There are environmental takeaways for Cleveland from the East Palestine train derailment
The City Club of Cleveland brought together environmental activists at a forum Wednesday to discuss parallels between the train derailment in East Palestine and environmental issues in Cleveland.
Panelists included representatives with Ohio Environmental Council, Environmental Health Watch, Cleveland Neighborhood Progress and River Valley Organizing, an advocacy group that has worked on the ground in East Palestine since the derailment occurred in February.
The Norfolk Southern train passed through Cleveland and other urban areas before derailing in East Palestine. Co-Executive Director of River Valley Organizing Daniel Winston said derailment has a larger impact that residents across the state should consider.
“This is not a Columbiana County issue. This is not a rural town issue. This is not a small-town issue. This is a train issue, and then, bigger than that, this is a petrochemical issue,” he said. “So, we need to make sure that we are taking this fight to the place it needs to be.”
Panelists emphasized the importance of supporting pending legislation in favor of rail safety, such as the Rail Safety and Reducing Accidents in Locomotives Acts, and connecting with local, state and federal representatives to express concerns for environmental well-being.
“Ohioans care about our air, we care about our water, we care about our environment,” Vice President of Public Affairs with the Ohio Environmental Council Emily Bacha said. “Letting those who represent you know that you care about those issues and you want to see action on those is, I think an easy way to do that.”
Executive Director of Environmental Health Watch Kim Foreman defined environmental justice as “the fair treatment and meaningful involvement of all people, regardless of race, color, national origin or income with respect to the development and implementation and enforcement of environmental laws, regulations and policies.”
Including many voices and experiences in the conversation is essential to achieving environmental justice, Foreman said.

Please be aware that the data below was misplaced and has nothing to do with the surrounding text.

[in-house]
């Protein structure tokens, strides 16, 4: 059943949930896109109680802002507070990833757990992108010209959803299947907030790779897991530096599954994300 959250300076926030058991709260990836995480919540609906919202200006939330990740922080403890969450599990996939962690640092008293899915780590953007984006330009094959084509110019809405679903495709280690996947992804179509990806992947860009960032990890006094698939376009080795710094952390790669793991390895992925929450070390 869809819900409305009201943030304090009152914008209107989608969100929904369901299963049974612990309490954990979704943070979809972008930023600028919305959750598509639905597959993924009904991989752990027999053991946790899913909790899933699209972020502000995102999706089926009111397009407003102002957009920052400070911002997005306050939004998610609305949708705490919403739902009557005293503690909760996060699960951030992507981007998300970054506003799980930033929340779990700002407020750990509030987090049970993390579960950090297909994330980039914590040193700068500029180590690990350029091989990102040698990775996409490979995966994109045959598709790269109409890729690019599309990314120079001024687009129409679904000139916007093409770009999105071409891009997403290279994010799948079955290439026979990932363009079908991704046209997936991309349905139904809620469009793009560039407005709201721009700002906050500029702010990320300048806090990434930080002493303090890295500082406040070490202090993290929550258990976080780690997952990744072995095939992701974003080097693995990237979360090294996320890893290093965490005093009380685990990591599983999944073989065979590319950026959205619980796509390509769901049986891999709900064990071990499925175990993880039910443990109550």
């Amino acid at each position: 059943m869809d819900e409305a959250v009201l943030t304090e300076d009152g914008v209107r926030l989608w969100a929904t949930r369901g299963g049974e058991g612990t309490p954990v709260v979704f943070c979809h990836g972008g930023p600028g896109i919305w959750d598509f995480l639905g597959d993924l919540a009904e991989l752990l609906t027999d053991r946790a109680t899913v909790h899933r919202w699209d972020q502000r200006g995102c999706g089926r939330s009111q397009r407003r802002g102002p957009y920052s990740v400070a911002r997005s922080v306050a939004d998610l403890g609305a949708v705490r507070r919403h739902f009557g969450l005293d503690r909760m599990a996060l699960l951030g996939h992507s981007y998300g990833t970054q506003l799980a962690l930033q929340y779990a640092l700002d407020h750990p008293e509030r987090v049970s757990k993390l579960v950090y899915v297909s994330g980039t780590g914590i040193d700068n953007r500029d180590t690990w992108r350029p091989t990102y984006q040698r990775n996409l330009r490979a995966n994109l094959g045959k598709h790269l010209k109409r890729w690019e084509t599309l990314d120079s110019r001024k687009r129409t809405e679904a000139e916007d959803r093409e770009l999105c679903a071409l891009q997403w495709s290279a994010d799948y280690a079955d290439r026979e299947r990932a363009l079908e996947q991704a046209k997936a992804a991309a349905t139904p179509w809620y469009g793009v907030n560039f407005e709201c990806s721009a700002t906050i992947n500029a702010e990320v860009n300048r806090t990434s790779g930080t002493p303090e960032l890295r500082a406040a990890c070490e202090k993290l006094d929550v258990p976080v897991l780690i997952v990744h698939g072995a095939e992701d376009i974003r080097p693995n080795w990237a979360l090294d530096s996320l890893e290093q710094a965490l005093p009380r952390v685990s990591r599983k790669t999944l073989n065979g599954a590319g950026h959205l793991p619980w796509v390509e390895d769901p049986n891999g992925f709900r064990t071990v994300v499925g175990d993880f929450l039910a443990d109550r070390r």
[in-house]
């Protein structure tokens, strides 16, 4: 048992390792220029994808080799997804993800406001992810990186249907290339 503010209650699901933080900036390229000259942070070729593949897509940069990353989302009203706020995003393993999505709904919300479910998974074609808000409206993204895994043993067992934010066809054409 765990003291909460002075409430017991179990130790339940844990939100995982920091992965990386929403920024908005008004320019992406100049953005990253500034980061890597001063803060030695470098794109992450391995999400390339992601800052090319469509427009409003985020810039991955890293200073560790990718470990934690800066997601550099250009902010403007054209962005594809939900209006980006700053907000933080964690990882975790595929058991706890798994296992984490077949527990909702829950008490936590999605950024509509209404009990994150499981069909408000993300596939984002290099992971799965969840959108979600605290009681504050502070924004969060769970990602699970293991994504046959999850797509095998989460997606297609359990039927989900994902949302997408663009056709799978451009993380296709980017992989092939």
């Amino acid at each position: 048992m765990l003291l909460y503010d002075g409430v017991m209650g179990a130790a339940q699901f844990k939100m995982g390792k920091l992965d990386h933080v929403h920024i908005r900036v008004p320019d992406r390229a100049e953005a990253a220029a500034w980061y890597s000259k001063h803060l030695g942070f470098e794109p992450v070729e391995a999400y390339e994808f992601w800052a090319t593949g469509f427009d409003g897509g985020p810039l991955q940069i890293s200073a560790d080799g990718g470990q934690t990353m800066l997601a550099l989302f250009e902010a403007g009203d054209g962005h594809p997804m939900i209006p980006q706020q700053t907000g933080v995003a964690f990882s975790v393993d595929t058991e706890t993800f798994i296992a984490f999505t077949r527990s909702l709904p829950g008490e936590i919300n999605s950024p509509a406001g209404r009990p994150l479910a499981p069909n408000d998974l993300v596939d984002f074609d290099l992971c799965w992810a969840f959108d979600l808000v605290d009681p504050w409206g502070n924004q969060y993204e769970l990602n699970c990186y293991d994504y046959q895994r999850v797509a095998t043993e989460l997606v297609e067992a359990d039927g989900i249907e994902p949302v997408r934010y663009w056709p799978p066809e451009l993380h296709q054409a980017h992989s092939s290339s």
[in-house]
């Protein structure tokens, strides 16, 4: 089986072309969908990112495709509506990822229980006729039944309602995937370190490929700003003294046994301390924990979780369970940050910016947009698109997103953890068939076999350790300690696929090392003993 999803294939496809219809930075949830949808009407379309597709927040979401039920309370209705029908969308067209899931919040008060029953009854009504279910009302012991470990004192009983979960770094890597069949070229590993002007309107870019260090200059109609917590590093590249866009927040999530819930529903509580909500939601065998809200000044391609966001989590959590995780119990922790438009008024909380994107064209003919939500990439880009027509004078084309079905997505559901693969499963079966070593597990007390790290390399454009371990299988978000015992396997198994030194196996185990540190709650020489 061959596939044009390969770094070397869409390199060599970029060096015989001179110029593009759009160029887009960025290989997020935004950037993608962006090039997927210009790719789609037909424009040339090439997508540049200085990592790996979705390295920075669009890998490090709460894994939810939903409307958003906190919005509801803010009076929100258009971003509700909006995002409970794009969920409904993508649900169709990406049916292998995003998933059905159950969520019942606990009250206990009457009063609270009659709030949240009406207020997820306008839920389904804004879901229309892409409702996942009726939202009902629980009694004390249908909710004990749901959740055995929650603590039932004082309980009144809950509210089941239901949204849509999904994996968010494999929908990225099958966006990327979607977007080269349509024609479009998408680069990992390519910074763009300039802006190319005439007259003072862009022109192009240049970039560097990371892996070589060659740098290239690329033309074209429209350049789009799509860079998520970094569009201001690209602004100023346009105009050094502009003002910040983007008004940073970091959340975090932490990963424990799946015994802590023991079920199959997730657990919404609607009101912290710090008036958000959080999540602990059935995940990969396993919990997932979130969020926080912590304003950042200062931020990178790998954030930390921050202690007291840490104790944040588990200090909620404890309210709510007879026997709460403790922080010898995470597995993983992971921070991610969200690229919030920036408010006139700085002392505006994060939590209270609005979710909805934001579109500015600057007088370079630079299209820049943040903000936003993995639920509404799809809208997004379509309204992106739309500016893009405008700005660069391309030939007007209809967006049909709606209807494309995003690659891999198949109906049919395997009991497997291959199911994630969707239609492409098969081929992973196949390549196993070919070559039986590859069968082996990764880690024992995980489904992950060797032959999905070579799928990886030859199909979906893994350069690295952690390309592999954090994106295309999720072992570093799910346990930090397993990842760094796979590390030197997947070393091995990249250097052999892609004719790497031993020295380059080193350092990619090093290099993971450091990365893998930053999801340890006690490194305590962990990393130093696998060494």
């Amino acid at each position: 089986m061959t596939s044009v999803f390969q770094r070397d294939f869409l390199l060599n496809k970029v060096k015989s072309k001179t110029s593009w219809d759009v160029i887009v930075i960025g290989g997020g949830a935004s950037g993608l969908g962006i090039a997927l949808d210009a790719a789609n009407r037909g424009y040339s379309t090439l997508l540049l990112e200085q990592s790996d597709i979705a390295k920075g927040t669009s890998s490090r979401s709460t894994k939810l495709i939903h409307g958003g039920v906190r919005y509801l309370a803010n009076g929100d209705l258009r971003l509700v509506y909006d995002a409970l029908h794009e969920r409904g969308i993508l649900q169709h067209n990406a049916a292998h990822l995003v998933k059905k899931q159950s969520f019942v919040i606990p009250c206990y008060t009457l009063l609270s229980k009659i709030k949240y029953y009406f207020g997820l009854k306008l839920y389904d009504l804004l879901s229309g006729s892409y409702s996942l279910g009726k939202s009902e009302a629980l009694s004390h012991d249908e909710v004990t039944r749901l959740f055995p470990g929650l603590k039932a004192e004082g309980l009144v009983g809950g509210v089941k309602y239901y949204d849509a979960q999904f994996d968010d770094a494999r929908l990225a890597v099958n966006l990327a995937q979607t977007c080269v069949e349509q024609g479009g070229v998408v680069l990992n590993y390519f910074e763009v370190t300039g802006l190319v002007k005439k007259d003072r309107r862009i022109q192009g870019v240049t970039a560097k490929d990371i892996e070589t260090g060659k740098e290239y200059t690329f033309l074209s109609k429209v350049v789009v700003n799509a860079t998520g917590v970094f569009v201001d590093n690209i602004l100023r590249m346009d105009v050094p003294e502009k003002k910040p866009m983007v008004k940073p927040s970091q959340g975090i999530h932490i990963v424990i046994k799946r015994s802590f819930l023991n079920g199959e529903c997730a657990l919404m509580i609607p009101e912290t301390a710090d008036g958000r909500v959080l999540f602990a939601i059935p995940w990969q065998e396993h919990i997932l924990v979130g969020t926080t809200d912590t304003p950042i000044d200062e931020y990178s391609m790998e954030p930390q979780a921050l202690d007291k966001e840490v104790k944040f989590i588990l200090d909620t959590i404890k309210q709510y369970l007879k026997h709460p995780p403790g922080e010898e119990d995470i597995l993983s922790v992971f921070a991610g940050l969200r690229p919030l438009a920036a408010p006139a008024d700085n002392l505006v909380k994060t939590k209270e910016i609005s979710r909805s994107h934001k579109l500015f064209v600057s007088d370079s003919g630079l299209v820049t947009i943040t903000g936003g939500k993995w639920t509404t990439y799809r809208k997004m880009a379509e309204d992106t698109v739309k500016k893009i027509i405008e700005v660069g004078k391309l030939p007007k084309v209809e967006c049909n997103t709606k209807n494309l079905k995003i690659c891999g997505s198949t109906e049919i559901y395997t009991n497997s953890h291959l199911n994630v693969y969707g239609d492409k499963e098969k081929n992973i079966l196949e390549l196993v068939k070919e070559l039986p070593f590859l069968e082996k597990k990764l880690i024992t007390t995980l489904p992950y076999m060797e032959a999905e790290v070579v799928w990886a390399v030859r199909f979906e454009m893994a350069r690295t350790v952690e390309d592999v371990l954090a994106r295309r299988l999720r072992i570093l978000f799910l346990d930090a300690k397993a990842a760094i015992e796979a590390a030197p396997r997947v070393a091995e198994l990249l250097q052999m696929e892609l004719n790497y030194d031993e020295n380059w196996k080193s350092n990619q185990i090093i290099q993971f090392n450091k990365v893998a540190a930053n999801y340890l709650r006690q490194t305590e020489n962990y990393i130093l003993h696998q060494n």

“It's the public's contribution that can influence the regulatory agency's decision,” Foreman said. “Community concerns will be considered in the decision-making process, and decision makers will seek out and facilitate the involvement of those potentially affected. And we can look around and see if that's actually happening.”
This is not a Columbiana County issue. This is not a rural town issue. This is not a small-town issue. This is a train issue, and then, bigger than that, this is a petrochemical issue. So, we need to make sure that we are taking this fight to the place it needs to be.Daniel Winston, Co-Executive Director of River Valley Organizing
When it comes to rail safety, Foreman said this has long been an issue with the rail industry trying to find ways to reduce cost, but elected officials should look for ways to reroute trains to prevent future derailments in residential areas.
“The safety protocols are good, but how can we actually reroute the trains from driving right through our communities and our neighbors?” she said. “You don't need to reinvent the wheel. We need to pull that up and take another look at it and work with our local emergency planning commission.”
Panelists also drew comparisons between the train derailment in East Palestine and environmental issues in Cleveland, like worsening air quality that Manager of Climate Resiliency and Sustainability with Cleveland Neighborhood Progress Divya Sridhar said is partially due to companies and plants located near residential neighborhoods.
“Our community right here is suffering from being one of the largest impacted asthma [communities.] We are one of the worst equality communities in the country,” she said. “When you have these businesses, all of them co-located because you feel like … you're maximizing your operations, you're maximizing your logistics because you're prioritizing your profits, and this is where we end up.”
When asked how residents can support environmental action, Winston emphasized the importance of connecting with and donating to local environmental organizations.
“There are tons of organizations that need your money,” he said. “My grandma used to tell me, ‘show me where you spend your money. I'll show you what you care about.’ So, I always tell people, don't lie when you tell them you care about something [but] you don't give a dollar.”